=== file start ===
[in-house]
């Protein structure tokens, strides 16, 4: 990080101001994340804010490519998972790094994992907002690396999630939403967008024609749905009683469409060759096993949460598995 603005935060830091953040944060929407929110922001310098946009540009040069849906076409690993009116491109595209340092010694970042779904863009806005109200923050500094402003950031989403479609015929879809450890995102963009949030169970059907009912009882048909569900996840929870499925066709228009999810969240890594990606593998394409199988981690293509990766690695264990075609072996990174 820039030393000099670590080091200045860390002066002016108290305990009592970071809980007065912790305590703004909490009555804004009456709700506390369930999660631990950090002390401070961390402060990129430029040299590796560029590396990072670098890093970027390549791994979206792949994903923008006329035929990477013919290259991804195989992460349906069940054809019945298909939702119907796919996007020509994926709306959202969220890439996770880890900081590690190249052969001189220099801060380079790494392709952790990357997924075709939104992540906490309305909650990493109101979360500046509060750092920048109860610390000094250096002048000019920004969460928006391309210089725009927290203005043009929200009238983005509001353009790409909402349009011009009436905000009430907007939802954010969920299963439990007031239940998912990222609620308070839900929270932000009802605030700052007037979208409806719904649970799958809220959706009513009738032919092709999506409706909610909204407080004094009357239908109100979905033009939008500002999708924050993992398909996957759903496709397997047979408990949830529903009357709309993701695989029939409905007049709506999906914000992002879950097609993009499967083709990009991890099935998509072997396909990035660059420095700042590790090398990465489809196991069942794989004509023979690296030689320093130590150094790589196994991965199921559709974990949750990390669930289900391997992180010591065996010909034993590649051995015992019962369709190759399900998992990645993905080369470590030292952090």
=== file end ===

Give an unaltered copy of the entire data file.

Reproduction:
[in-house]
């Protein structure tokens, strides 16, 4: 990080101001994340804010490519998972790094994992907002690396999630939403967008024609749905009683469409060759096993949460598995 603005935060830091953040944060929407929110922001310098946009540009040069849906076409690993009116491109595209340092010694970042779904863009806005109200923050500094402003950031989403479609015929879809450890995102963009949030169970059907009912009882048909569900996840929870499925066709228009999810969240890594990606593998394409199988981690293509990766690695264990075609072996990174 820039030393000099670590080091200045860390002066002016108290305990009592970071809980007065912790305590703004909490009555804004009456709700506390369930999660631990950090002390401070961390402060990129430029040299590796560029590396990072670098890093970027390549791994979206792949994903923008006329035929990477013919290259991804195989992460349906069940054809019945298909939702119907796919996007020509994926709306959202969220890439996770880890900081590690190249052969001189220099801060380079790494392709952790990357997924075709939104992540906490309305909650990493109101979360500046509060750092920048109860610390000094250096002048000019920004969460928006391309210089725009927290203005043009929200009238983005509001353009790409909402349009011009009436905000009430907007939802954010969920299963439990007031239940998912990222609620308070839900929270932000009802605030700052007037979208409806719904649970799958809220959706009513009738032919092709999506409706909610909204407080004094009357239908109100979905033009939008500002999708924050993992398909996957759903496709397997047979408990949830529903009357709309993701695989029939409905007049709506999906914000992002879950097609993009499967083709990009991890099935998509072997396909990035660059420095700042590790090398990465489809196991069942794989004509023979690296030689320093130590150094790589196994991965199921559709974990949750990390669930289900391997992180010591065996010909034993590649051995015992019962369709190759399900998992990645993905080369470590030292952090």